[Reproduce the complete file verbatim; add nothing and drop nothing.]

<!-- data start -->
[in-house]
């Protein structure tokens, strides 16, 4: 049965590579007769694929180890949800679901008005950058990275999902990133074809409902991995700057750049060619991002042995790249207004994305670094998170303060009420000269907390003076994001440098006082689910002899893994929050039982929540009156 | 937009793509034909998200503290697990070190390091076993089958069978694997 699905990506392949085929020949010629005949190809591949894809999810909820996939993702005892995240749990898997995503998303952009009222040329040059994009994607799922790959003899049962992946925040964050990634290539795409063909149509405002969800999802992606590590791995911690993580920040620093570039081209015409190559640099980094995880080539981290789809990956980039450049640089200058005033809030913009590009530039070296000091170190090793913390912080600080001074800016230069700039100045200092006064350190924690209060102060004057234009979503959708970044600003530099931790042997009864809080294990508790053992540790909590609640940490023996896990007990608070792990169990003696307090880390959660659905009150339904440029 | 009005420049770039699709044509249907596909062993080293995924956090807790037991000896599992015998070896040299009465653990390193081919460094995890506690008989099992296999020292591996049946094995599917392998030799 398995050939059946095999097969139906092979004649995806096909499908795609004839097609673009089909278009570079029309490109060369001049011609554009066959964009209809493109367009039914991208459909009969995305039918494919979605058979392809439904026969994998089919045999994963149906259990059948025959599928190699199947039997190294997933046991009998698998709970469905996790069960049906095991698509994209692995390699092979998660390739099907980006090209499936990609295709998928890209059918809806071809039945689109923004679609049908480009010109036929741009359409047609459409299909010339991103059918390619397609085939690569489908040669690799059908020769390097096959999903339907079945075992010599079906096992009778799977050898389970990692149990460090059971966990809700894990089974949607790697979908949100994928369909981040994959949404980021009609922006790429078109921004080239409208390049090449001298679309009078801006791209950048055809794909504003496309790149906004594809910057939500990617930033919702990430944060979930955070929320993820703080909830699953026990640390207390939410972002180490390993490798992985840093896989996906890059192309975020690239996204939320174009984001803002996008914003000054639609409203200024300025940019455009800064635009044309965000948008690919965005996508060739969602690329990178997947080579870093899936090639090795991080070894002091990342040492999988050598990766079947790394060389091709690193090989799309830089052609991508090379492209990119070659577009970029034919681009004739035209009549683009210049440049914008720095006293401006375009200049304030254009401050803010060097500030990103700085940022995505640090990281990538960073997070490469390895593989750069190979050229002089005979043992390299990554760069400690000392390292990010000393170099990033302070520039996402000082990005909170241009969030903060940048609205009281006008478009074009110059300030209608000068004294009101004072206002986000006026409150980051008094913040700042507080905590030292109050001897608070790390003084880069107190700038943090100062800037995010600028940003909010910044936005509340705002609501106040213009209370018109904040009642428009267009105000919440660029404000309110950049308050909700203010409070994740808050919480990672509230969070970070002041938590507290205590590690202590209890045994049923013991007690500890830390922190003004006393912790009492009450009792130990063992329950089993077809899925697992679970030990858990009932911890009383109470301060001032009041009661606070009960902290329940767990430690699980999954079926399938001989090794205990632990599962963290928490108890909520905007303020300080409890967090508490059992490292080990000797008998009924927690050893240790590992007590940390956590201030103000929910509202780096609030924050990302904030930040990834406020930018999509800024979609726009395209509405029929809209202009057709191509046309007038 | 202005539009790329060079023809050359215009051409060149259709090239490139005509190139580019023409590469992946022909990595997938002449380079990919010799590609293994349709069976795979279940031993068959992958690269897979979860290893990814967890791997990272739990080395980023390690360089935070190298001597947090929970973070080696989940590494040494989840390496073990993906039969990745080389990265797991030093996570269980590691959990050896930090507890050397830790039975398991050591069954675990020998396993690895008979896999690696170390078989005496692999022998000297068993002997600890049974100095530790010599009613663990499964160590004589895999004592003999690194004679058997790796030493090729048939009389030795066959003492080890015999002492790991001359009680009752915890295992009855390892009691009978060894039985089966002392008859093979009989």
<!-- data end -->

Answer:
[in-house]
């Protein structure tokens, strides 16, 4: 049965590579007769694929180890949800679901008005950058990275999902990133074809409902991995700057750049060619991002042995790249207004994305670094998170303060009420000269907390003076994001440098006082689910002899893994929050039982929540009156 | 937009793509034909998200503290697990070190390091076993089958069978694997 699905990506392949085929020949010629005949190809591949894809999810909820996939993702005892995240749990898997995503998303952009009222040329040059994009994607799922790959003899049962992946925040964050990634290539795409063909149509405002969800999802992606590590791995911690993580920040620093570039081209015409190559640099980094995880080539981290789809990956980039450049640089200058005033809030913009590009530039070296000091170190090793913390912080600080001074800016230069700039100045200092006064350190924690209060102060004057234009979503959708970044600003530099931790042997009864809080294990508790053992540790909590609640940490023996896990007990608070792990169990003696307090880390959660659905009150339904440029 | 009005420049770039699709044509249907596909062993080293995924956090807790037991000896599992015998070896040299009465653990390193081919460094995890506690008989099992296999020292591996049946094995599917392998030799 398995050939059946095999097969139906092979004649995806096909499908795609004839097609673009089909278009570079029309490109060369001049011609554009066959964009209809493109367009039914991208459909009969995305039918494919979605058979392809439904026969994998089919045999994963149906259990059948025959599928190699199947039997190294997933046991009998698998709970469905996790069960049906095991698509994209692995390699092979998660390739099907980006090209499936990609295709998928890209059918809806071809039945689109923004679609049908480009010109036929741009359409047609459409299909010339991103059918390619397609085939690569489908040669690799059908020769390097096959999903339907079945075992010599079906096992009778799977050898389970990692149990460090059971966990809700894990089974949607790697979908949100994928369909981040994959949404980021009609922006790429078109921004080239409208390049090449001298679309009078801006791209950048055809794909504003496309790149906004594809910057939500990617930033919702990430944060979930955070929320993820703080909830699953026990640390207390939410972002180490390993490798992985840093896989996906890059192309975020690239996204939320174009984001803002996008914003000054639609409203200024300025940019455009800064635009044309965000948008690919965005996508060739969602690329990178997947080579870093899936090639090795991080070894002091990342040492999988050598990766079947790394060389091709690193090989799309830089052609991508090379492209990119070659577009970029034919681009004739035209009549683009210049440049914008720095006293401006375009200049304030254009401050803010060097500030990103700085940022995505640090990281990538960073997070490469390895593989750069190979050229002089005979043992390299990554760069400690000392390292990010000393170099990033302070520039996402000082990005909170241009969030903060940048609205009281006008478009074009110059300030209608000068004294009101004072206002986000006026409150980051008094913040700042507080905590030292109050001897608070790390003084880069107190700038943090100062800037995010600028940003909010910044936005509340705002609501106040213009209370018109904040009642428009267009105000919440660029404000309110950049308050909700203010409070994740808050919480990672509230969070970070002041938590507290205590590690202590209890045994049923013991007690500890830390922190003004006393912790009492009450009792130990063992329950089993077809899925697992679970030990858990009932911890009383109470301060001032009041009661606070009960902290329940767990430690699980999954079926399938001989090794205990632990599962963290928490108890909520905007303020300080409890967090508490059992490292080990000797008998009924927690050893240790590992007590940390956590201030103000929910509202780096609030924050990302904030930040990834406020930018999509800024979609726009395209509405029929809209202009057709191509046309007038 | 202005539009790329060079023809050359215009051409060149259709090239490139005509190139580019023409590469992946022909990595997938002449380079990919010799590609293994349709069976795979279940031993068959992958690269897979979860290893990814967890791997990272739990080395980023390690360089935070190298001597947090929970973070080696989940590494040494989840390496073990993906039969990745080389990265797991030093996570269980590691959990050896930090507890050397830790039975398991050591069954675990020998396993690895008979896999690696170390078989005496692999022998000297068993002997600890049974100095530790010599009613663990499964160590004589895999004592003999690194004679058997790796030493090729048939009389030795066959003492080890015999002492790991001359009680009752915890295992009855390892009691009978060894039985089966002392008859093979009989």